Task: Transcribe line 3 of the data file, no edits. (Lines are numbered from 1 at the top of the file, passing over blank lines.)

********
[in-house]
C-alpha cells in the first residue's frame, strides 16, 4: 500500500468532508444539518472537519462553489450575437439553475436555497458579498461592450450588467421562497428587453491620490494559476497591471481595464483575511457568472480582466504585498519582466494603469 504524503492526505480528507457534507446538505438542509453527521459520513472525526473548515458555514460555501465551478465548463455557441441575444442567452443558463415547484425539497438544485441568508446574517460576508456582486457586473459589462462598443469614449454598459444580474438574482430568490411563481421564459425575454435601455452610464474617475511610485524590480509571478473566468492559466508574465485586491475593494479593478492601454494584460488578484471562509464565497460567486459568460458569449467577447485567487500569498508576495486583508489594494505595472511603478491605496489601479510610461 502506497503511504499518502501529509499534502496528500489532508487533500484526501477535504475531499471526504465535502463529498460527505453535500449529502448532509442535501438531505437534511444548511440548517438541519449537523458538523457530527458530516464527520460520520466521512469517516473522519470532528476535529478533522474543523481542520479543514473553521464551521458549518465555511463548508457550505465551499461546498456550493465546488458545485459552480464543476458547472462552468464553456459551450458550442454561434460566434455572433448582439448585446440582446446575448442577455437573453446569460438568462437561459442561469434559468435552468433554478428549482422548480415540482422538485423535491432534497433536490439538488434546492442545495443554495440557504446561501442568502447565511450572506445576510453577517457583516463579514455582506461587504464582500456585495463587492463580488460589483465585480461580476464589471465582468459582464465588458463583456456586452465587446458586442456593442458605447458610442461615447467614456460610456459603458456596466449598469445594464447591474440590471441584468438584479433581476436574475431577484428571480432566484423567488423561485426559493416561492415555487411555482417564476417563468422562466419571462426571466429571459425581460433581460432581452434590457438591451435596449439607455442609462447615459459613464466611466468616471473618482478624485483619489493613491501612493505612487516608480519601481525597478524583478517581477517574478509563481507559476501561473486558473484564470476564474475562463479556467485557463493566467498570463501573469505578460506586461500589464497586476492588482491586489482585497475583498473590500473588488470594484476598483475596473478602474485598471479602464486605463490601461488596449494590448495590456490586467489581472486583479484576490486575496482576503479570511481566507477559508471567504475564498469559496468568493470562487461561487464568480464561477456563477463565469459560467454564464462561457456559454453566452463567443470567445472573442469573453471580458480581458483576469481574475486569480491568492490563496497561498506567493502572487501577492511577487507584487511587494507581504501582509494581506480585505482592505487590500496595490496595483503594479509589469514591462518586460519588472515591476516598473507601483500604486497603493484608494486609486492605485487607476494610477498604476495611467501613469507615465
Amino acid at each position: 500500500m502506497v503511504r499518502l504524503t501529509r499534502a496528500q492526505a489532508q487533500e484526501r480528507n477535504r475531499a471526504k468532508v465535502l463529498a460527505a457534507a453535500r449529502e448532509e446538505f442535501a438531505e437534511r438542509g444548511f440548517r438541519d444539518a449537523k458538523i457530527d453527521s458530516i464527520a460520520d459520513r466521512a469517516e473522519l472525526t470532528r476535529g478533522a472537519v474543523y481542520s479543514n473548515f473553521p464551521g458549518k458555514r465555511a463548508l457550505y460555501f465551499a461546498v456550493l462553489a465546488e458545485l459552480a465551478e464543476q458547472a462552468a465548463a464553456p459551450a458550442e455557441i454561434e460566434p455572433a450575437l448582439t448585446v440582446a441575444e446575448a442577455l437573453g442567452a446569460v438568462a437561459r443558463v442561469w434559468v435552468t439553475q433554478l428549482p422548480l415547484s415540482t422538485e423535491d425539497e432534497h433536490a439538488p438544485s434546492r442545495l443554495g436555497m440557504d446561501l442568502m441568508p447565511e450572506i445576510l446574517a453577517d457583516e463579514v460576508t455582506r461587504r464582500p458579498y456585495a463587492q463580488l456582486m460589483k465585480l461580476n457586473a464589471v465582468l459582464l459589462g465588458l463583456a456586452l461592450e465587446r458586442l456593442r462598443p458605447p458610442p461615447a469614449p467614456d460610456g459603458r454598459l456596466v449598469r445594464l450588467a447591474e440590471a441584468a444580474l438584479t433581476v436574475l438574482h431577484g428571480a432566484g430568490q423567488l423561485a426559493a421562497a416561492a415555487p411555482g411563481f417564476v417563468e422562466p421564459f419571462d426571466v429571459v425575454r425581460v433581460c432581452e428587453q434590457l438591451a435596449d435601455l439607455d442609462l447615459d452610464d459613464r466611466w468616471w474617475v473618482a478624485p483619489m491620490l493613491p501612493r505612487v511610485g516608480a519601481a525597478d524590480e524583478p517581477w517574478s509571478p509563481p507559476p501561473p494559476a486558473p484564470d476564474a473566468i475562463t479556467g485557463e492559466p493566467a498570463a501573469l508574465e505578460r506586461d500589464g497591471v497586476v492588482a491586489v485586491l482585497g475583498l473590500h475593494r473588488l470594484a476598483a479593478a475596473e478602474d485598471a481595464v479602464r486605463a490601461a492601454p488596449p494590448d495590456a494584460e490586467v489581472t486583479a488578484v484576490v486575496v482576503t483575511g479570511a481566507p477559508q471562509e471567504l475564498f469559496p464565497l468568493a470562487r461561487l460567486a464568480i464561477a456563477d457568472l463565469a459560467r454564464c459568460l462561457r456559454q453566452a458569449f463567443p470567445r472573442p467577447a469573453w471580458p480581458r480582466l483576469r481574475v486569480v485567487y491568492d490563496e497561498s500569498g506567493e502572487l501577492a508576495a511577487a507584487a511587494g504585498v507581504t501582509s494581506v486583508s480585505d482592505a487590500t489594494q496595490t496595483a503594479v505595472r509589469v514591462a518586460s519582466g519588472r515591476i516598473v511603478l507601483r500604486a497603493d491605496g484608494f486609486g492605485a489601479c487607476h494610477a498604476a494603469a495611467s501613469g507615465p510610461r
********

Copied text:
Amino acid at each position: 500500500m502506497v503511504r499518502l504524503t501529509r499534502a496528500q492526505a489532508q487533500e484526501r480528507n477535504r475531499a471526504k468532508v465535502l463529498a460527505a457534507a453535500r449529502e448532509e446538505f442535501a438531505e437534511r438542509g444548511f440548517r438541519d444539518a449537523k458538523i457530527d453527521s458530516i464527520a460520520d459520513r466521512a469517516e473522519l472525526t470532528r476535529g478533522a472537519v474543523y481542520s479543514n473548515f473553521p464551521g458549518k458555514r465555511a463548508l457550505y460555501f465551499a461546498v456550493l462553489a465546488e458545485l459552480a465551478e464543476q458547472a462552468a465548463a464553456p459551450a458550442e455557441i454561434e460566434p455572433a450575437l448582439t448585446v440582446a441575444e446575448a442577455l437573453g442567452a446569460v438568462a437561459r443558463v442561469w434559468v435552468t439553475q433554478l428549482p422548480l415547484s415540482t422538485e423535491d425539497e432534497h433536490a439538488p438544485s434546492r442545495l443554495g436555497m440557504d446561501l442568502m441568508p447565511e450572506i445576510l446574517a453577517d457583516e463579514v460576508t455582506r461587504r464582500p458579498y456585495a463587492q463580488l456582486m460589483k465585480l461580476n457586473a464589471v465582468l459582464l459589462g465588458l463583456a456586452l461592450e465587446r458586442l456593442r462598443p458605447p458610442p461615447a469614449p467614456d460610456g459603458r454598459l456596466v449598469r445594464l450588467a447591474e440590471a441584468a444580474l438584479t433581476v436574475l438574482h431577484g428571480a432566484g430568490q423567488l423561485a426559493a421562497a416561492a415555487p411555482g411563481f417564476v417563468e422562466p421564459f419571462d426571466v429571459v425575454r425581460v433581460c432581452e428587453q434590457l438591451a435596449d435601455l439607455d442609462l447615459d452610464d459613464r466611466w468616471w474617475v473618482a478624485p483619489m491620490l493613491p501612493r505612487v511610485g516608480a519601481a525597478d524590480e524583478p517581477w517574478s509571478p509563481p507559476p501561473p494559476a486558473p484564470d476564474a473566468i475562463t479556467g485557463e492559466p493566467a498570463a501573469l508574465e505578460r506586461d500589464g497591471v497586476v492588482a491586489v485586491l482585497g475583498l473590500h475593494r473588488l470594484a476598483a479593478a475596473e478602474d485598471a481595464v479602464r486605463a490601461a492601454p488596449p494590448d495590456a494584460e490586467v489581472t486583479a488578484v484576490v486575496v482576503t483575511g479570511a481566507p477559508q471562509e471567504l475564498f469559496p464565497l468568493a470562487r461561487l460567486a464568480i464561477a456563477d457568472l463565469a459560467r454564464c459568460l462561457r456559454q453566452a458569449f463567443p470567445r472573442p467577447a469573453w471580458p480581458r480582466l483576469r481574475v486569480v485567487y491568492d490563496e497561498s500569498g506567493e502572487l501577492a508576495a511577487a507584487a511587494g504585498v507581504t501582509s494581506v486583508s480585505d482592505a487590500t489594494q496595490t496595483a503594479v505595472r509589469v514591462a518586460s519582466g519588472r515591476i516598473v511603478l507601483r500604486a497603493d491605496g484608494f486609486g492605485a489601479c487607476h494610477a498604476a494603469a495611467s501613469g507615465p510610461r